This healthy growth in research capability and government funding has helped to attract international drug and life sciences companies to Singapore. For example, a significant portion of Eli Lilly's bioinformatics activities is now based at the Lilly Singapore Centre for Drug Discovery. The ease of recruiting well-trained manpower is crucial to attracting and maintaining such industry R&D centers in Singapore. To groom truly world-class Singaporean researchers, it is important that they gain adequate overseas exposure as part of their training. Because of the focus in research and education in Singapore, many of our local graduates are able to find offers for doctorate and post-doctorate positions in top universities and research centers overseas. There are also ample government sponsorships (e.g., A*STAR scholarships) that provide financial support for the local trainees to go overseas for their doctoral and post-doctoral training. Those who take up such sponsorships are required to return to Singapore after their overseas stints, thereby providing a guaranteed pool of research talent in Singapore to bolster local bioinformatics R&D. In addition, we warmly welcome bioinformaticists and computational biologists to Singapore— lists some of the opportunities in Singapore.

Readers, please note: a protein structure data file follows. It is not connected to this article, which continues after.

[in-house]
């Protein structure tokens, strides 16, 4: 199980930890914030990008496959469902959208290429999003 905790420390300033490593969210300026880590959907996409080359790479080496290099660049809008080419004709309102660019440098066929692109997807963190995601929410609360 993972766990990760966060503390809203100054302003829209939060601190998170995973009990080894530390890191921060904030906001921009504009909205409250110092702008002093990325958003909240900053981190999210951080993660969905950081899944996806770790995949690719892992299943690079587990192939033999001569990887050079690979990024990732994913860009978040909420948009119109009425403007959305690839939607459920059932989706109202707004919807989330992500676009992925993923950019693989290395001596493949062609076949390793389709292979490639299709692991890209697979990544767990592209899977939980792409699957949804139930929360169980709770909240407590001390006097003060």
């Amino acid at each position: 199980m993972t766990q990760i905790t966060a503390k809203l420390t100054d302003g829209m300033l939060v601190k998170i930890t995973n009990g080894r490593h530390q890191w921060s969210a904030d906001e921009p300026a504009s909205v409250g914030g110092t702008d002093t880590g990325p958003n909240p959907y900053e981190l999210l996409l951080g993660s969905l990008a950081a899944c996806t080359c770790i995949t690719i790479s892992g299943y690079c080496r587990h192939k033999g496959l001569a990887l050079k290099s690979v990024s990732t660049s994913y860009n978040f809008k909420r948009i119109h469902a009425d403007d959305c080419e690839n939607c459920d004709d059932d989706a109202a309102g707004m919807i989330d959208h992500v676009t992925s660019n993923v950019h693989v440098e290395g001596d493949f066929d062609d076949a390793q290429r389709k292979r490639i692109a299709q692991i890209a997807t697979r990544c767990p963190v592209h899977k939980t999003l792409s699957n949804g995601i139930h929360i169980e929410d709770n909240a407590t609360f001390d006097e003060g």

1. 1. Wong L (2003) Bioinformatics in Singapore. Asia Pacific Biotech News 7: 88–92.
  2. 2. Maurer-Stroh S, Ma J, Lee RTC, Sirota FL, Eisenhaber F (2009) Mapping the sequence mutations of the 2009 H1N1 influenza A virus neuraminidase relative to drug and antibody binding sites. Biol Direct 4: 18.
  3. 3. Ooi HS, Kwo CY, Wildpaner M, Sirota FL, Eisenhaber B, et al. (2009) ANNIE: Integrated de novo protein sequence annotation. Nucleic Acids Res 37: W435–W440.
  4. 4. Ng SK, Wong M (1999) Toward routine automatic pathway discovery from on-line scientific text abstracts. Genome Inform 10: 104–112.